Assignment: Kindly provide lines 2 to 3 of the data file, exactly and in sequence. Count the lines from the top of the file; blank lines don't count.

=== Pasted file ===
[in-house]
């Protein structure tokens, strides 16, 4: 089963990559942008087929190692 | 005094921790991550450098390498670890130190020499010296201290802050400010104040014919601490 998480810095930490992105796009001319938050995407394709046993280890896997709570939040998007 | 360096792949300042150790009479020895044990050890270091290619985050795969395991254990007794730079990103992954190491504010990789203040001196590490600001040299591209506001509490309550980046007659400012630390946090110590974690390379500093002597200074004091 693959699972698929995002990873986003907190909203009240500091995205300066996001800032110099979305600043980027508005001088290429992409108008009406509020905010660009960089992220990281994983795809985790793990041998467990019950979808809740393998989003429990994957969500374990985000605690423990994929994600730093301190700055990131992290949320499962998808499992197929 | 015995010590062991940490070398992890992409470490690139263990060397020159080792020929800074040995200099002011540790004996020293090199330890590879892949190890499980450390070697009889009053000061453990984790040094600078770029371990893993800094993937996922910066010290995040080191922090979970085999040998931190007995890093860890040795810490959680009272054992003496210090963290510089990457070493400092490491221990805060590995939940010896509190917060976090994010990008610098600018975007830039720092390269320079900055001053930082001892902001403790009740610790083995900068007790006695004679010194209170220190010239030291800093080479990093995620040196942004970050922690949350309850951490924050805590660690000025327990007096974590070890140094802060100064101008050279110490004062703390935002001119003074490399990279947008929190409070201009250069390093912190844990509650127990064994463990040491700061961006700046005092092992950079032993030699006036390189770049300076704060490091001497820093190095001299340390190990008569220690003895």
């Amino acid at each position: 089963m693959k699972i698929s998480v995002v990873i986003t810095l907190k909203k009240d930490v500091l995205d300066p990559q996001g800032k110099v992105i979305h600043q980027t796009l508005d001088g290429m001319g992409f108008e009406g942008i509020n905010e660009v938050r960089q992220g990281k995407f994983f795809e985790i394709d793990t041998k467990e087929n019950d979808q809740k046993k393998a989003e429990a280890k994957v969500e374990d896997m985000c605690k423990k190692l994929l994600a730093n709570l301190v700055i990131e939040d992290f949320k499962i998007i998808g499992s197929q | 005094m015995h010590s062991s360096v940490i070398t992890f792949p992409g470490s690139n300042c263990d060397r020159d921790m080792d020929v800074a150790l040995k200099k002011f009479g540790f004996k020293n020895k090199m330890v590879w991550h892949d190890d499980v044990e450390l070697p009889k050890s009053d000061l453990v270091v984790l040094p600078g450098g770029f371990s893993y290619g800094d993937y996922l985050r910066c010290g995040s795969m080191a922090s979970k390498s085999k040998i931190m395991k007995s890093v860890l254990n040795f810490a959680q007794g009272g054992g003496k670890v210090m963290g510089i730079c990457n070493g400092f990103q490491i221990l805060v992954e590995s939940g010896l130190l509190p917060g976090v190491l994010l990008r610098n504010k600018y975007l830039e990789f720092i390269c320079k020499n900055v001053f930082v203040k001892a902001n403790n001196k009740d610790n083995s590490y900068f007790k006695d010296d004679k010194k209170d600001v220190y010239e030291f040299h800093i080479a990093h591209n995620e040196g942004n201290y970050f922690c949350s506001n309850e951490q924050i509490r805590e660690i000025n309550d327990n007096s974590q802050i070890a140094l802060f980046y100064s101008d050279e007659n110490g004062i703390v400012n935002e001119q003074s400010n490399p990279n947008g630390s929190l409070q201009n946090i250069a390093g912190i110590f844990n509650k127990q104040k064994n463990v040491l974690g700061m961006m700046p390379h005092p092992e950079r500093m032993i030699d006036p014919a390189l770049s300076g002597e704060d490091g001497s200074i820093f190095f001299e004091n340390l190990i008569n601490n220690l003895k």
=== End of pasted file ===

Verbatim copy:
């Protein structure tokens, strides 16, 4: 089963990559942008087929190692 | 005094921790991550450098390498670890130190020499010296201290802050400010104040014919601490 998480810095930490992105796009001319938050995407394709046993280890896997709570939040998007 | 360096792949300042150790009479020895044990050890270091290619985050795969395991254990007794730079990103992954190491504010990789203040001196590490600001040299591209506001509490309550980046007659400012630390946090110590974690390379500093002597200074004091 693959699972698929995002990873986003907190909203009240500091995205300066996001800032110099979305600043980027508005001088290429992409108008009406509020905010660009960089992220990281994983795809985790793990041998467990019950979808809740393998989003429990994957969500374990985000605690423990994929994600730093301190700055990131992290949320499962998808499992197929 | 015995010590062991940490070398992890992409470490690139263990060397020159080792020929800074040995200099002011540790004996020293090199330890590879892949190890499980450390070697009889009053000061453990984790040094600078770029371990893993800094993937996922910066010290995040080191922090979970085999040998931190007995890093860890040795810490959680009272054992003496210090963290510089990457070493400092490491221990805060590995939940010896509190917060976090994010990008610098600018975007830039720092390269320079900055001053930082001892902001403790009740610790083995900068007790006695004679010194209170220190010239030291800093080479990093995620040196942004970050922690949350309850951490924050805590660690000025327990007096974590070890140094802060100064101008050279110490004062703390935002001119003074490399990279947008929190409070201009250069390093912190844990509650127990064994463990040491700061961006700046005092092992950079032993030699006036390189770049300076704060490091001497820093190095001299340390190990008569220690003895």
């Amino acid at each position: 089963m693959k699972i698929s998480v995002v990873i986003t810095l907190k909203k009240d930490v500091l995205d300066p990559q996001g800032k110099v992105i979305h600043q980027t796009l508005d001088g290429m001319g992409f108008e009406g942008i509020n905010e660009v938050r960089q992220g990281k995407f994983f795809e985790i394709d793990t041998k467990e087929n019950d979808q809740k046993k393998a989003e429990a280890k994957v969500e374990d896997m985000c605690k423990k190692l994929l994600a730093n709570l301190v700055i990131e939040d992290f949320k499962i998007i998808g499992s197929q | 005094m015995h010590s062991s360096v940490i070398t992890f792949p992409g470490s690139n300042c263990d060397r020159d921790m080792d020929v800074a150790l040995k200099k002011f009479g540790f004996k020293n020895k090199m330890v590879w991550h892949d190890d499980v044990e450390l070697p009889k050890s009053d000061l453990v270091v984790l040094p600078g450098g770029f371990s893993y290619g800094d993937y996922l985050r910066c010290g995040s795969m080191a922090s979970k390498s085999k040998i931190m395991k007995s890093v860890l254990n040795f810490a959680q007794g009272g054992g003496k670890v210090m963290g510089i730079c990457n070493g400092f990103q490491i221990l805060v992954e590995s939940g010896l130190l509190p917060g976090v190491l994010l990008r610098n504010k600018y975007l830039e990789f720092i390269c320079k020499n900055v001053f930082v203040k001892a902001n403790n001196k009740d610790n083995s590490y900068f007790k006695d010296d004679k010194k209170d600001v220190y010239e030291f040299h800093i080479a990093h591209n995620e040196g942004n201290y970050f922690c949350s506001n309850e951490q924050i509490r805590e660690i000025n309550d327990n007096s974590q802050i070890a140094l802060f980046y100064s101008d050279e007659n110490g004062i703390v400012n935002e001119q003074s400010n490399p990279n947008g630390s929190l409070q201009n946090i250069a390093g912190i110590f844990n509650k127990q104040k064994n463990v040491l974690g700061m961006m700046p390379h005092p092992e950079r500093m032993i030699d006036p014919a390189l770049s300076g002597e704060d490091g001497s200074i820093f190095f001299e004091n340390l190990i008569n601490n220690l003895k």